If you’ve been in the veterinary industry for a while, you’re probably aware that most veterinarians like to see “peer proof” of success with a new procedure, technique, device, or practice-building tactic.
Most veterinarians aren’t keen on being the first to try something new. They’re generally risk-averse and they demand proof before trying something different. Perhaps you’ve noticed this during your clinic visits.Being risk-averse is understandable. After all, it can be expensive and disruptive to add a new tool or
protocol to the practice, especially if it’s something so innovative that it doesn’t have much of a track record of success in the field.
This is certainly true when it comes to adding an entirely new offering for local patients, such as full-service oral care.
The good news is, there’s quite a lot of peer proof that adding a dental suite and oral-care services is great for patients, clients, and the practice.
For instance, the September 2016 report, “Veterinary Service Market Overview,” (by Harris Williams & Co.), noted that, “Growing awareness has caused increased usage of preventative services, such as dentistry.”
As a DSR, you’ll have an excellent chance of discussing oral care when you can show what other peers are doing, quite successfully.
There’s no better time than the present to talk with clinics in your area — well before February 2018 National Pet Dental Health Month.
Let’s look at ways to talk about oral care now, with the goal of helping practices get what they need to prepare for a terrific 2018… from February and beyond.
- First, review all the oral-care products you have in your distribution catalog: chews and treats, exam equipment, cleaning tools, anesthesia innovations, and so forth.
- Next, check out the new WSAVA Global Dental guidelines (which we’ll discuss in detail in our next blog post). Ask your practice contacts if they’ve seen them yet. The aim of these guidelines is to “Set standards for veterinary dentistry worldwide,” and sets the stage for discussions with every practice you visit. AAHA’s Dental Care Guidelines for Dogs and Cats is also an essential resource for your visits, and your practice discussions.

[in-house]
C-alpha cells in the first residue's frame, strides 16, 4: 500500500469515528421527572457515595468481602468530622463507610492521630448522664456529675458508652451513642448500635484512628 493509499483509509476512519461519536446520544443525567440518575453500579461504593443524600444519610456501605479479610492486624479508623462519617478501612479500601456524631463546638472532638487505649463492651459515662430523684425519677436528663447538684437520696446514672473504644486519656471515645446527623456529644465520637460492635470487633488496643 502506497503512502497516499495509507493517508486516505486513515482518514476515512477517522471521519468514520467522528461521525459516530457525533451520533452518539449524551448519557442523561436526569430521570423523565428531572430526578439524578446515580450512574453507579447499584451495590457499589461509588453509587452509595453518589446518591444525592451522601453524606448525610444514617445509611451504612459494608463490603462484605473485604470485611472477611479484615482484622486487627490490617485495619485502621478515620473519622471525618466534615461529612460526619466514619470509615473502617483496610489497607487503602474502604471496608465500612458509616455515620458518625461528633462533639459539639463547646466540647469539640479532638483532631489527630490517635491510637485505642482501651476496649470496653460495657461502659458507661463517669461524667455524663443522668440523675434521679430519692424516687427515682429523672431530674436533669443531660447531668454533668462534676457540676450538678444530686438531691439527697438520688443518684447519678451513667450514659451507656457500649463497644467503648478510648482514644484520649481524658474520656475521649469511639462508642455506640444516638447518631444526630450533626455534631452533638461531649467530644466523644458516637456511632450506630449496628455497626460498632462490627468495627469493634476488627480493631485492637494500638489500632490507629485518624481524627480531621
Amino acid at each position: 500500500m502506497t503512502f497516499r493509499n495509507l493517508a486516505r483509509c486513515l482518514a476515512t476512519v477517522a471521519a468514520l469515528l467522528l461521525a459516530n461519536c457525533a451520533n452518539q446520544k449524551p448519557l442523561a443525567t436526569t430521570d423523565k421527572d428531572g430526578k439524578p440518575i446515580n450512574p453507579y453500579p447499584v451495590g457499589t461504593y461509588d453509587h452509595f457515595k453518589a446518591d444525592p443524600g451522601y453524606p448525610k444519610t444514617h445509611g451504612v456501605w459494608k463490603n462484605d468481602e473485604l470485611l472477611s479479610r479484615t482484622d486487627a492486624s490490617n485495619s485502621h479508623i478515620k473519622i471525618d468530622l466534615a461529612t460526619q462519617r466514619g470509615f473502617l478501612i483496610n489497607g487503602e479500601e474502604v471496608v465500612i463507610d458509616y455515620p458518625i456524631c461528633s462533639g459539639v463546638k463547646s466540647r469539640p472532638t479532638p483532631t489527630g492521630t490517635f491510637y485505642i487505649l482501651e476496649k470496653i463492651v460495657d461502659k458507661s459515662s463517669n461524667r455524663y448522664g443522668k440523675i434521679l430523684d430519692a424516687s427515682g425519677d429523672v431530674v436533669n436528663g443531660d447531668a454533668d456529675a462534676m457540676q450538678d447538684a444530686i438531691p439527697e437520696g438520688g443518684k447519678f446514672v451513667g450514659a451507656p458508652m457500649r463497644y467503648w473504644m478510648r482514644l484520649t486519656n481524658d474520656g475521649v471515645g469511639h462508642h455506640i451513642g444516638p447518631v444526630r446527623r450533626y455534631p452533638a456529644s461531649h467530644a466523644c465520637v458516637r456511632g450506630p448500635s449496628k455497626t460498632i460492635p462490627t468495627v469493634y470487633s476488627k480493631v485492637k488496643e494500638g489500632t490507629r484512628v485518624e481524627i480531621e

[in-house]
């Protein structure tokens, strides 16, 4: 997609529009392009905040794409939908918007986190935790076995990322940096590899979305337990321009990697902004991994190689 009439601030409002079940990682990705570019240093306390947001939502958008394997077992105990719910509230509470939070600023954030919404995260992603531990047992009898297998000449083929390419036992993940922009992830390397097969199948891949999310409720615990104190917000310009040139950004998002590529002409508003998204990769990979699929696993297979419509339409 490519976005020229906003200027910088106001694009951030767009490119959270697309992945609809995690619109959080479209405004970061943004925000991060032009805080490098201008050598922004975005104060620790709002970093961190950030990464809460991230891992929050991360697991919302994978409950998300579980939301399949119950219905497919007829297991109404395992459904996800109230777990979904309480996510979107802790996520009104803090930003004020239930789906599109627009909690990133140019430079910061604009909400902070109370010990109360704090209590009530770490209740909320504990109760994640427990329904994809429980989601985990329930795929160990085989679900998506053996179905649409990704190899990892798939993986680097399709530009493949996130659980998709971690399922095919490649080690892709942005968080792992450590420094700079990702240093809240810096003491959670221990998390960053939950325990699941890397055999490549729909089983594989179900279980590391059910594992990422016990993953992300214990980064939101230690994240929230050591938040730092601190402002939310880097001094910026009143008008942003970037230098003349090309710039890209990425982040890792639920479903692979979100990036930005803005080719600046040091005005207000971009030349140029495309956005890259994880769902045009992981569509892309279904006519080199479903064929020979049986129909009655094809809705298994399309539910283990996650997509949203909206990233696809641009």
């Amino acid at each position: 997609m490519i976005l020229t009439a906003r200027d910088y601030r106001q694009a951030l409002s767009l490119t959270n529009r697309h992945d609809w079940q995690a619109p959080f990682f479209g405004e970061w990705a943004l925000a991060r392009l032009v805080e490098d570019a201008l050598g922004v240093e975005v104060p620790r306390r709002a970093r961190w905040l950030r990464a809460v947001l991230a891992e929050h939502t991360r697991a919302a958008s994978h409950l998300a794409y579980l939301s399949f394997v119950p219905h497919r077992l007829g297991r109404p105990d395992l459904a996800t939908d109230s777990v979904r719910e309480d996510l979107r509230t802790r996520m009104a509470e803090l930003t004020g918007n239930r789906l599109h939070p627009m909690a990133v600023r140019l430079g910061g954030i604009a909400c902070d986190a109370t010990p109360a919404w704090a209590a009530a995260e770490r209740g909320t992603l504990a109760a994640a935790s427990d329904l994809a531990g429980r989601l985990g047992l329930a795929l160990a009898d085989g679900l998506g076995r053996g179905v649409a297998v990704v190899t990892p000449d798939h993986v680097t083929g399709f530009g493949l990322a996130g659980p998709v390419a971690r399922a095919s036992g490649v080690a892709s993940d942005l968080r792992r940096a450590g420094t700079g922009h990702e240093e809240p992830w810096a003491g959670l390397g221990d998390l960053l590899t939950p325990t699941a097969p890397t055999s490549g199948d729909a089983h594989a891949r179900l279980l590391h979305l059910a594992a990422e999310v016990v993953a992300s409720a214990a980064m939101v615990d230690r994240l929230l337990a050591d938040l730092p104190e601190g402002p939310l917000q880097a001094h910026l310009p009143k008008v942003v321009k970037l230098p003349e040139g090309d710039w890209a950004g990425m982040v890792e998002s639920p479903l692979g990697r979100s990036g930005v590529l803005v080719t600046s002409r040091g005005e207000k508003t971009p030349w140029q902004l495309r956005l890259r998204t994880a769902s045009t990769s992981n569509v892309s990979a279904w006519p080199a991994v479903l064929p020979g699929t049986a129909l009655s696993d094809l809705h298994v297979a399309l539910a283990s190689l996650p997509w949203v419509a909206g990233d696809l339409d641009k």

- Review the AVMA’s Pet Dental Care website for clients. It’s possible that certain practices in our area haven’t seen these helpful, detailed materials… complete with educational videos.
- Finally, show your clinics the peer proof — what other practices are doing to introduce oral-care services, with outstanding results.
On this last point, you’ll find a wonderful article in Vet Advantage magazine (in the upcoming December 2017 issue) that features Jennifer Mathis, DVM. She reported that dental care became 30% of her practice revenue within a year of adding it to her services. Be sure to watch for that issue when it’s released.
Stephanie Mieras, CVPM, Practice Manager at Iron Mountain Animal Hospital in Michigan, told us, “We added a Progeny dental radiograph unit in Q4 of 2015 and we have increased our dental revenue from 2.4% of our total gross revenue to 3.7% of our total gross revenue — an increase of roughly $45,000 per year. This is a 62% increase in dental revenue for our clinic. Woohoo!” Check out their website’s Dentistry page.
What about practices in your area? Have you helped one or more practices develop oral-care services? A dental suite?
If so, how are they doing?
If they’ve done well, perhaps they’d be willing to share their success information with other practices (if they’re not in direct competition, geographically)?
It’s worth asking, so you can bring more peer proof to the other clinics in your sales territory.
You can help practices evaluate their current ability to provide oral care services, show them how to easily add or expand what they need to step it up in 2018, and provide guidance on being 100% ready before this coming February 2018 National Pet Dental Health Month.
That’s a lot to smile about!